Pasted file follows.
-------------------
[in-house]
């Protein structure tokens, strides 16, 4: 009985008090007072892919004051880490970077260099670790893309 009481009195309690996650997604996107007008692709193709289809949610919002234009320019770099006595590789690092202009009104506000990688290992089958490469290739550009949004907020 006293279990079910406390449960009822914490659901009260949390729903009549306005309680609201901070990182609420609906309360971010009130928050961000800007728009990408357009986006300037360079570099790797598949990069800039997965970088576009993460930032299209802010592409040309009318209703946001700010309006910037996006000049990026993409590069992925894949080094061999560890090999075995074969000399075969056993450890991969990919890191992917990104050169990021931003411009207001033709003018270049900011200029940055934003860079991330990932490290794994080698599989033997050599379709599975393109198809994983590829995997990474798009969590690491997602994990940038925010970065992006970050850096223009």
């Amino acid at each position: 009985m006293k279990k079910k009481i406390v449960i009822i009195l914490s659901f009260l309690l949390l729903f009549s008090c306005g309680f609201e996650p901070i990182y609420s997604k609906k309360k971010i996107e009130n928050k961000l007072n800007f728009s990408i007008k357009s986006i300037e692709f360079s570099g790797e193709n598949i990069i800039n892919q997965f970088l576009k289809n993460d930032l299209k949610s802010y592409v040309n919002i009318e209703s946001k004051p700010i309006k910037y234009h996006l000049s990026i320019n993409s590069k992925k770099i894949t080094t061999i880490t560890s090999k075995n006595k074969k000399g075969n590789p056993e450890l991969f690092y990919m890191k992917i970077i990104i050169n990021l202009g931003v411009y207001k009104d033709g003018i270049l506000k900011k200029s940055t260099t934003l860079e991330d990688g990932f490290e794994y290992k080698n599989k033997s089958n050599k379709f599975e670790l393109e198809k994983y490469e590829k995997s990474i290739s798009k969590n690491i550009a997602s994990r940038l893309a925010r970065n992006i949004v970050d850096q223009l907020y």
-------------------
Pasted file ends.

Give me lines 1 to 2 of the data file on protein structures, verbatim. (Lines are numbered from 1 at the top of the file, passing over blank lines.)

[in-house]
């Protein structure tokens, strides 16, 4: 009985008090007072892919004051880490970077260099670790893309 009481009195309690996650997604996107007008692709193709289809949610919002234009320019770099006595590789690092202009009104506000990688290992089958490469290739550009949004907020 006293279990079910406390449960009822914490659901009260949390729903009549306005309680609201901070990182609420609906309360971010009130928050961000800007728009990408357009986006300037360079570099790797598949990069800039997965970088576009993460930032299209802010592409040309009318209703946001700010309006910037996006000049990026993409590069992925894949080094061999560890090999075995074969000399075969056993450890991969990919890191992917990104050169990021931003411009207001033709003018270049900011200029940055934003860079991330990932490290794994080698599989033997050599379709599975393109198809994983590829995997990474798009969590690491997602994990940038925010970065992006970050850096223009």